US pig sector into action to drive prices up

Photo: Canva
Photo: Canva

The US pig sector swings into action to drive up prices, while 2 experts identify another challenge for the industry.

Ongoing equity losses in the US swine industry are estimated at about US$ 100 million every week. Cutting supply is the only option in order to drive up prices. A new report from Rabobank concurs.

The US swine industry is already making cuts. The current sow herd is estimated to now be below 6 million, a number that has not been breached for many decades. At the same time, US Department of Agriculture (USDA) data is showing that farrowings dropped 4% in the last part of 2023, but piglets per litter were up 4%. The industry currently trims farrowings by 2%.

US pork export market

However, 2 well-known industry experts now identify another long-term challenge to the US swine industry. Economists Dr Lance Mulberry (guest of a new Pig Progress ‘Meet the Expert’ podcast) and his colleague Dr Dennis Dipietre at KnowledgeVentures, have recently noted that the historically high and stable US pork exports to China, South Korea and Japan are dropping away. These 3 countries make up 3 of the 4 top US pork export markets, with only Mexico ahead of them.

The Chinese population has declined (mainly due to the ‘One Child’ policy) ahead of “even the most pessimistic estimates,” stated Mulberry and Dipietre in a recent US news story. In addition, populations in China, Japan and many other countries have dropped, and continue to decline, because women aren’t choosing to have children for a variety of reasons.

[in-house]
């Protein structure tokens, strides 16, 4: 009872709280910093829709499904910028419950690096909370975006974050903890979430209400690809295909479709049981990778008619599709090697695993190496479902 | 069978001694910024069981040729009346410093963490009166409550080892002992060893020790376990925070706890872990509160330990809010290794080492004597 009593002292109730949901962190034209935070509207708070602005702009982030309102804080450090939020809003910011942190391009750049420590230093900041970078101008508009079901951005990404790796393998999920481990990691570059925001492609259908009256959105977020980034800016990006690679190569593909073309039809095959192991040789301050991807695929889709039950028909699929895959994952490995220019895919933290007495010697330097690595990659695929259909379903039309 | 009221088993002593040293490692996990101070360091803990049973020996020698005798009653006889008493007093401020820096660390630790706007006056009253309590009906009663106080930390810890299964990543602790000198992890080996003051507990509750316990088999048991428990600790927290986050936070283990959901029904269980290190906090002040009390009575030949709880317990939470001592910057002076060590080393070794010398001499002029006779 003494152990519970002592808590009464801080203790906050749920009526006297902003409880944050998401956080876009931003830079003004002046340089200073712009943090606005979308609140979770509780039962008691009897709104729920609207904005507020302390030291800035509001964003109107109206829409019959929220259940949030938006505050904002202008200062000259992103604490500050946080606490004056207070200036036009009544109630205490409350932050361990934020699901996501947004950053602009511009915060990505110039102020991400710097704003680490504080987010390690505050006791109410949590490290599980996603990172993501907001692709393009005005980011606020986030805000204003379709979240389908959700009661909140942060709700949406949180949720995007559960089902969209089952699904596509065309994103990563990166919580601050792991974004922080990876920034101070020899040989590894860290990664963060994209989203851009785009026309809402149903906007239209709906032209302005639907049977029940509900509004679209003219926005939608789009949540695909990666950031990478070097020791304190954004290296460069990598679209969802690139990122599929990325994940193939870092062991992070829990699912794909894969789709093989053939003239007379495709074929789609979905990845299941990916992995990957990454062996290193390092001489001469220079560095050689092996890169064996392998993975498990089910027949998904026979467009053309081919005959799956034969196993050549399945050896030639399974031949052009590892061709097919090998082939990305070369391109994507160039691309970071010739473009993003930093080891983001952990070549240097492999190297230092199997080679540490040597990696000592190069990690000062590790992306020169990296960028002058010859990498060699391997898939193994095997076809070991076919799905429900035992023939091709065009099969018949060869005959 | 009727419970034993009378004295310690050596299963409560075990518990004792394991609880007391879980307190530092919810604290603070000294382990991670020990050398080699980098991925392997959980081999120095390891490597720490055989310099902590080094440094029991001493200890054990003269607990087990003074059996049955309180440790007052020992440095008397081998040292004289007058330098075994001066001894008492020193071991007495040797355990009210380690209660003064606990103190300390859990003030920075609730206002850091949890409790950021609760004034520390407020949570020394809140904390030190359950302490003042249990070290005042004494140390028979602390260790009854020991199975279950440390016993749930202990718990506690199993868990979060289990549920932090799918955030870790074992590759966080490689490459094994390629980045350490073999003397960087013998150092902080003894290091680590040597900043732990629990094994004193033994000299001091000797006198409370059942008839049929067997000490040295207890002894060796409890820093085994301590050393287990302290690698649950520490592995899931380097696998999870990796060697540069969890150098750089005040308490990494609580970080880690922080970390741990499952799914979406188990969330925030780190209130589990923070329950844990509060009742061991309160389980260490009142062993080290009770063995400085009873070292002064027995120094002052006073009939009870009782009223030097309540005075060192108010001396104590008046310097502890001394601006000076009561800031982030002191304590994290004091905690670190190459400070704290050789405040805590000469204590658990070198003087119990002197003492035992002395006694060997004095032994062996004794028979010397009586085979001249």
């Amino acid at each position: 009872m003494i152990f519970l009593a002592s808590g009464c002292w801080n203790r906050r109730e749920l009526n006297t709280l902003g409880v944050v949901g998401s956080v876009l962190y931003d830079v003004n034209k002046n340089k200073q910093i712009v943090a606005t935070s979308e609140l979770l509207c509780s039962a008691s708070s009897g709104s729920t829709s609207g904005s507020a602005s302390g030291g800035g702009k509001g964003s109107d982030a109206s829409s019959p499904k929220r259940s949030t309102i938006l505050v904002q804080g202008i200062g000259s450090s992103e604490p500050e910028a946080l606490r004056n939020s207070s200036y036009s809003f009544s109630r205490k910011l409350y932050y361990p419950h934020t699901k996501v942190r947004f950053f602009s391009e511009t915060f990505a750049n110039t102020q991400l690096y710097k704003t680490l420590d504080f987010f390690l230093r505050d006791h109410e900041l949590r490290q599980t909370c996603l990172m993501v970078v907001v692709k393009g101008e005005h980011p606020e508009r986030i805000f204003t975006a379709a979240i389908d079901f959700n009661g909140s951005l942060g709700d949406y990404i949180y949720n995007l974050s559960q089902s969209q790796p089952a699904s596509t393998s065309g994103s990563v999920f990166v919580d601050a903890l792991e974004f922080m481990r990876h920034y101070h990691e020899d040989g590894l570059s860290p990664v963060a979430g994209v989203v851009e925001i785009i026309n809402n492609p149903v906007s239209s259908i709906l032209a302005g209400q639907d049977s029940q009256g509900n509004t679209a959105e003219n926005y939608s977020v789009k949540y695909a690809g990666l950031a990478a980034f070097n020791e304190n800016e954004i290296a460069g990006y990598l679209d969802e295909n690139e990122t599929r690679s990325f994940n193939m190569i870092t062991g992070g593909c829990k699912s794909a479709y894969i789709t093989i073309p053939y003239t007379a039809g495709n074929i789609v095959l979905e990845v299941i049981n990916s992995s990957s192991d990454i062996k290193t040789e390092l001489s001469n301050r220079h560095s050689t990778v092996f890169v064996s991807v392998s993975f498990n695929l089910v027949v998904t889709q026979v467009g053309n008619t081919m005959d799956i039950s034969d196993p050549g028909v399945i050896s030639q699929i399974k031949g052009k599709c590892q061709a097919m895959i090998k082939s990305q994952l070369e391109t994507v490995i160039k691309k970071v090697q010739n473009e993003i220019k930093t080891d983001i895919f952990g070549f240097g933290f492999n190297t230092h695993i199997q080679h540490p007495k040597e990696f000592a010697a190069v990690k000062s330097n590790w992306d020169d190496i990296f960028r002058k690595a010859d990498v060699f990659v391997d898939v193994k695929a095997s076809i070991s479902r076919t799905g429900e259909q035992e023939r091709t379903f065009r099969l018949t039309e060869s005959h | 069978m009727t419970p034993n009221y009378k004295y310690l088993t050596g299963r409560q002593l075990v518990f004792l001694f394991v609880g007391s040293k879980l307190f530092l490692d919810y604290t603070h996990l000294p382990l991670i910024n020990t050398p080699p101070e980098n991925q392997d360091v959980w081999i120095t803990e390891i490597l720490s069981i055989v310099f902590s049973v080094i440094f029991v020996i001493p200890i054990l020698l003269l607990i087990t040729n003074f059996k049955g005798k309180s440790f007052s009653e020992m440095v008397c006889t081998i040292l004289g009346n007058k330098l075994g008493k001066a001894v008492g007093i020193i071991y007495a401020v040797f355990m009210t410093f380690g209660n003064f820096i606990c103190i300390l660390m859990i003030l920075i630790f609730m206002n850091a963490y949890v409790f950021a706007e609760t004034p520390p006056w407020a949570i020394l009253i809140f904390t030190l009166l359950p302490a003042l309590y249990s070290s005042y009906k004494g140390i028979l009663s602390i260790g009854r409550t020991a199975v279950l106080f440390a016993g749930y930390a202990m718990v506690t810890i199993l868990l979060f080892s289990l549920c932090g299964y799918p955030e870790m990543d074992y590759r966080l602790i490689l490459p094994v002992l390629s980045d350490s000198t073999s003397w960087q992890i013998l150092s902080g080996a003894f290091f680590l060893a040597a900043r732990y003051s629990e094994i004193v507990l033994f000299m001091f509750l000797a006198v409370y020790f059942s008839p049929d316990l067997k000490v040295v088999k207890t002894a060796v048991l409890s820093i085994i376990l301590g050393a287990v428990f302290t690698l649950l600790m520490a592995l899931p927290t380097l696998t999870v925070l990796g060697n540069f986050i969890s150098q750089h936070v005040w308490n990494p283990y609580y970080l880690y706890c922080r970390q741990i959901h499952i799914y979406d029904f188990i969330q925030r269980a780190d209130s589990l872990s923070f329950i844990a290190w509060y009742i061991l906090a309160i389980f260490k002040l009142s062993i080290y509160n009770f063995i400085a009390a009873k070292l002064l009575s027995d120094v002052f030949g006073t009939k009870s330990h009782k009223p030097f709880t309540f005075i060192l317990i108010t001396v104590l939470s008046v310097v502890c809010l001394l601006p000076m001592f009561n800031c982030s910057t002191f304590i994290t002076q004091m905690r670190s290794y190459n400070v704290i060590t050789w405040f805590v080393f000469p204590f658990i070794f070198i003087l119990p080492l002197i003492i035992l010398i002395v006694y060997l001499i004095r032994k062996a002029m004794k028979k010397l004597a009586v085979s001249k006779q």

Besides population declines in these countries and beyond, aging populations also have less disposable income to spend on meat, and eat less meat in general than younger individuals.

Mulberry and Dipietre stated that while it would be impossible to estimate what precise impact decreasing exports to these three countries will have on the US pork industry over time, there will likely be “a permanent decrease in value of anywhere from $ 2.51 to $ 25.31 per head finished by 2050.”

Reason for hope: number crunching

At the same time, however, these 2 economists believe that data analytics are going to help the industry make profit in years to come, starting as soon as this year. The enormous amount of data produced on farms, mostly unused until now or used for very specific purposes such as deciding when to change the ration, can help producers immensely in cutting costs and achieving much more efficiency.

Mulberry and Dipietre believe efficiencies from data analysis this year could gain producers $ 25 to $ 75 per head finished.

Treena Hein Correspondent
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